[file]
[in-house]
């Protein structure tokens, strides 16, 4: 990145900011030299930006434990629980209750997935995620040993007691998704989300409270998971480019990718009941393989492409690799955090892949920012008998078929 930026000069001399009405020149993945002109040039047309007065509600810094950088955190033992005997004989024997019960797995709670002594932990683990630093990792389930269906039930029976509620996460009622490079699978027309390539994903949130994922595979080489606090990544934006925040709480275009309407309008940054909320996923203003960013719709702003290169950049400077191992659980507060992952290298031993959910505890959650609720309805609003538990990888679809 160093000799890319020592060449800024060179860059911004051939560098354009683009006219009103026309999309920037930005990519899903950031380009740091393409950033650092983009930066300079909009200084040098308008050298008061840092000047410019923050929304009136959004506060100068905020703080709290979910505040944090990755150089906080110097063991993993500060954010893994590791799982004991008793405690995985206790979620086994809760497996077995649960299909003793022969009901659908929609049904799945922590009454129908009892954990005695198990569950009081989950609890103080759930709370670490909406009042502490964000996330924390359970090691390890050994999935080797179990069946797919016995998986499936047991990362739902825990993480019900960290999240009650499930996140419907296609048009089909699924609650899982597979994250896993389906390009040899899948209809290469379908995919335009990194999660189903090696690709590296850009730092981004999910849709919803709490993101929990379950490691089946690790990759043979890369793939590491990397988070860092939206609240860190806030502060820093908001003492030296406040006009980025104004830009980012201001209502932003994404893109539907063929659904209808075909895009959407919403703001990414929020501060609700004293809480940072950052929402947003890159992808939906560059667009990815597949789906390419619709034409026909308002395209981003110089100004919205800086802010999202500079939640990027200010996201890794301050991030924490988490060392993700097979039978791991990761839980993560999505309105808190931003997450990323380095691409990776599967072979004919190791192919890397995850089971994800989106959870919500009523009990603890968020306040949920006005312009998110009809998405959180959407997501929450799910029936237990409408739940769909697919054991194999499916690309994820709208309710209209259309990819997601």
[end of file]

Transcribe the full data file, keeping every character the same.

[in-house]
């Protein structure tokens, strides 16, 4: 990145900011030299930006434990629980209750997935995620040993007691998704989300409270998971480019990718009941393989492409690799955090892949920012008998078929 930026000069001399009405020149993945002109040039047309007065509600810094950088955190033992005997004989024997019960797995709670002594932990683990630093990792389930269906039930029976509620996460009622490079699978027309390539994903949130994922595979080489606090990544934006925040709480275009309407309008940054909320996923203003960013719709702003290169950049400077191992659980507060992952290298031993959910505890959650609720309805609003538990990888679809 160093000799890319020592060449800024060179860059911004051939560098354009683009006219009103026309999309920037930005990519899903950031380009740091393409950033650092983009930066300079909009200084040098308008050298008061840092000047410019923050929304009136959004506060100068905020703080709290979910505040944090990755150089906080110097063991993993500060954010893994590791799982004991008793405690995985206790979620086994809760497996077995649960299909003793022969009901659908929609049904799945922590009454129908009892954990005695198990569950009081989950609890103080759930709370670490909406009042502490964000996330924390359970090691390890050994999935080797179990069946797919016995998986499936047991990362739902825990993480019900960290999240009650499930996140419907296609048009089909699924609650899982597979994250896993389906390009040899899948209809290469379908995919335009990194999660189903090696690709590296850009730092981004999910849709919803709490993101929990379950490691089946690790990759043979890369793939590491990397988070860092939206609240860190806030502060820093908001003492030296406040006009980025104004830009980012201001209502932003994404893109539907063929659904209808075909895009959407919403703001990414929020501060609700004293809480940072950052929402947003890159992808939906560059667009990815597949789906390419619709034409026909308002395209981003110089100004919205800086802010999202500079939640990027200010996201890794301050991030924490988490060392993700097979039978791991990761839980993560999505309105808190931003997450990323380095691409990776599967072979004919190791192919890397995850089971994800989106959870919500009523009990603890968020306040949920006005312009998110009809998405959180959407997501929450799910029936237990409408739940769909697919054991194999499916690309994820709208309710209209259309990819997601």